A Minnetonka horticulturist turns back the clock, restoring her suburban landscape to what it might have looked like 200 years ago, before lawn and buckthorn.
Location, location, location. Heather Holm is a horticulturist, not a real-estate agent. But that's her mantra when it comes to choosing plants for her Minnetonka landscape.
She plants only species that are native to her immediate area, taking cues from a woodland at a nearby city park, and consulting old survey documents and other resources.
"If you just buy a plant at a garden center, it's like putting a square plant in a round hole," she said. "My epiphany was understanding that you need to know where a plant originated. What soil? How much sun?"
Section by section, Holm and her husband, Brent, have eliminated almost all of the turf grass on their 2/3-acre lot and replaced it with native trees, shrubs and wildflowers. "We're really aiming for diversity," she said.
By planting almost 200 herbaceous species and 65 to 70 woody species, they've turned their yard into a native arboretum that attracts a wide variety of birds, butterflies and other insects. They've kept a small patch of lawn, for their dog, at the back of the house, but that's it.
"Grass is a bit boring," Brent said. "This is more interesting."
Heather wasn't always such a naturalist. She used to design traditional perennial gardens, for herself and for clients, as a consultant. But she's always loved wildlife, and as she learned more about their dwindling habitat, threatened by development and invasive species, she became increasingly committed to restoring it.
"We gardeners have to contribute," she said. Landscapes that are merely pretty don't give anything back to the ecosystem. "Most birds, their diet is insects," she said. "Native insects are attracted to native plants, and birds eat those insects."
Despite her passion, even Heather isn't a total purist. She still has one peony plant and one clematis, both gifts.
"A dear friend gave it to me," she said pointing to the peony. "I can't dig it out, although it's never flowered. Not enough sun."
The Holms had restoration in mind seven years ago when they bought their home, which came surrounded by grass, creeping Charlie, buckthorn and asphalt parking pads. On the plus side, the lot was large and had an abundance of mature trees.
"We inherited a good base -- along with a lot of invasives," she said.
Eradicating buckthorn, the bane of many local landscapes, was one of their first challenges. "I'm not a proponent of chemicals," Heather said, but she makes an exception for buckthorn, applying Roundup to the cut stems. "Here in Minnesota, [buckthorn is] the worst thing. It's devastating our wetlands."
Turning turf grass into a native garden was another priority. The Holms' preferred method for killing the lawn is to smother it with plastic weighted by rocks.
"With a sod lifter, you're removing the top organic matter and disturbing the soil," she said.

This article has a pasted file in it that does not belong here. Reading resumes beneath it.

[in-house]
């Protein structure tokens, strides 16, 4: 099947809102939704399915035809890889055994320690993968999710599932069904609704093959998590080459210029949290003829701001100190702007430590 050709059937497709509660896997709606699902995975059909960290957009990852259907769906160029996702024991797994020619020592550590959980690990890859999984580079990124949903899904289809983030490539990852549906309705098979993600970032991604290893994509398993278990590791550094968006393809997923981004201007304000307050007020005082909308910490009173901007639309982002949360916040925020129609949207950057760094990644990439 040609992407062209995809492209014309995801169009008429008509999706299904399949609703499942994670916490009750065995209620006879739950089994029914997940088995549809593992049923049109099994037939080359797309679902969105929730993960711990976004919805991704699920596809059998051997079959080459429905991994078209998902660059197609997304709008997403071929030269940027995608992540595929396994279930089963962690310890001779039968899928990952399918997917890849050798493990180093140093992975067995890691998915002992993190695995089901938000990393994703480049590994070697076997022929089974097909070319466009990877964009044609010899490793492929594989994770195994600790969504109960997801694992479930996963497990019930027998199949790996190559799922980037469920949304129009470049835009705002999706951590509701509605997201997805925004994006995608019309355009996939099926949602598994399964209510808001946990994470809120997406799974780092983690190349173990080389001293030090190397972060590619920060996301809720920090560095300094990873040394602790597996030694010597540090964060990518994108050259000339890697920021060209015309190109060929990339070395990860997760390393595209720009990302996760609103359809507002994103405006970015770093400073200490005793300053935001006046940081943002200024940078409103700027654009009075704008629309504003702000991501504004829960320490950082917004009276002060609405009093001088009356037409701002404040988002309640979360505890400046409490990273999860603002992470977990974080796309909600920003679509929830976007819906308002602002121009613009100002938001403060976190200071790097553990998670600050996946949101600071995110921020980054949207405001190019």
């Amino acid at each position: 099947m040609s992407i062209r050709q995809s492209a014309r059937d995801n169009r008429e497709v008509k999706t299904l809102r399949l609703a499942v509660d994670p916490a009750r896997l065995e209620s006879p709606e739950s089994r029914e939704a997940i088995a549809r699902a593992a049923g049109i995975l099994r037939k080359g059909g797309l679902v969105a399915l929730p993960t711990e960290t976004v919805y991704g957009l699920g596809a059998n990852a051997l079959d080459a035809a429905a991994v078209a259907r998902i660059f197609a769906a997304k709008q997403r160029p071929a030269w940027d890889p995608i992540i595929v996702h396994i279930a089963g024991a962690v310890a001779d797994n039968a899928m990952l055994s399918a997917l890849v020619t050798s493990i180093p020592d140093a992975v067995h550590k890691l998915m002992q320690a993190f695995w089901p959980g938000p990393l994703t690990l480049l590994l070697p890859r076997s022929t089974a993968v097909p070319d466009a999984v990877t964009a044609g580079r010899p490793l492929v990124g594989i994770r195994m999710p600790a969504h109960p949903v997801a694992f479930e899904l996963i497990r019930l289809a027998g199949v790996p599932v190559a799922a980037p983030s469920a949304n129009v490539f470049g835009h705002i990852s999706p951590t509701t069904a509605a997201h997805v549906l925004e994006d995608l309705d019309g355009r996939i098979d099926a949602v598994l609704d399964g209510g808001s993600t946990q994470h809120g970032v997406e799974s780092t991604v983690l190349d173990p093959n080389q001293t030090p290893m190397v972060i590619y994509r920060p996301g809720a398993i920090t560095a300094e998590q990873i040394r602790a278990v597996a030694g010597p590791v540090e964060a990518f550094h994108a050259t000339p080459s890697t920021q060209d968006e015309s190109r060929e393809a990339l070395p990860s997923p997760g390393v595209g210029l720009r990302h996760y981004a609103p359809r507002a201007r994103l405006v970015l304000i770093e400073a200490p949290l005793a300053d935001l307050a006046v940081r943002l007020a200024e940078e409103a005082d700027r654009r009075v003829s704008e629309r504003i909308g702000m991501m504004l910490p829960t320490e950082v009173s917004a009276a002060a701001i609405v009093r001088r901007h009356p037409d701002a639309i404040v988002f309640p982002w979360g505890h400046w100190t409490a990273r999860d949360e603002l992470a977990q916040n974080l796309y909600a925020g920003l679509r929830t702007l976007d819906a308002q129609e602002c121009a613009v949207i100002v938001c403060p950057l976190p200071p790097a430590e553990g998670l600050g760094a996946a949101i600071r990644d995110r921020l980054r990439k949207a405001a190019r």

As their yard became less cul-de-sac conventional, and shaggier and more natural looking, they began hosting annual open houses and inviting neighbors to help them understand what they were trying to do. (She also invites people from her native-plant network, and the City of Minnetonka promotes the open house in its newsletter.)
"We haven't had any opposition," she said. "We're fortunate we're tucked back in here," she said, referring to their somewhat secluded neighborhood, which boasts wooded, generous-sized lots. "We're not in suburbia, with lawn after lawn. It's easier to do it here without ruffling feathers."
Heather has become a passionate advocate for native landscapes, blogging (www.restoringthelandscape.com), consulting, helping homeowners and organizations get grants for restoration projects and helping people identify and control invasives.
Her latest foe: narrowleaf bittercress, a relatively new invasive species. "It's going to be the next garlic mustard. It's nasty," she said.
Homeowners need to learn more about the plants they're putting in their yards because many aggressive, non-native plants, such as Japanese barberry and Norway maple, are still being sold in nurseries, she said. "I'm not against selling all non-native species, but we do need to check what we're allowing for sale that we shouldn't. There's a disconnect. If it's not a nuisance to agriculture, there's no regulation."
And watch what you pick up at the plant swap. "A lot of things that show up at swaps are potentially invasive," she said. (She lists native plants and nurseries where you can find them on her blog, www.restoringthelandscape.com.)
Restoring your landscape can be labor-intensive at the beginning. But there are rewards, in addition to attracting wildlife. Heather says she now enjoys a virtually maintenance-free yard. "I pull buckthorn seedlings and garlic mustard, and that's about it. For the most part, I'm not doing anything but looking and watching."
Kim Palmer • 612-673-4784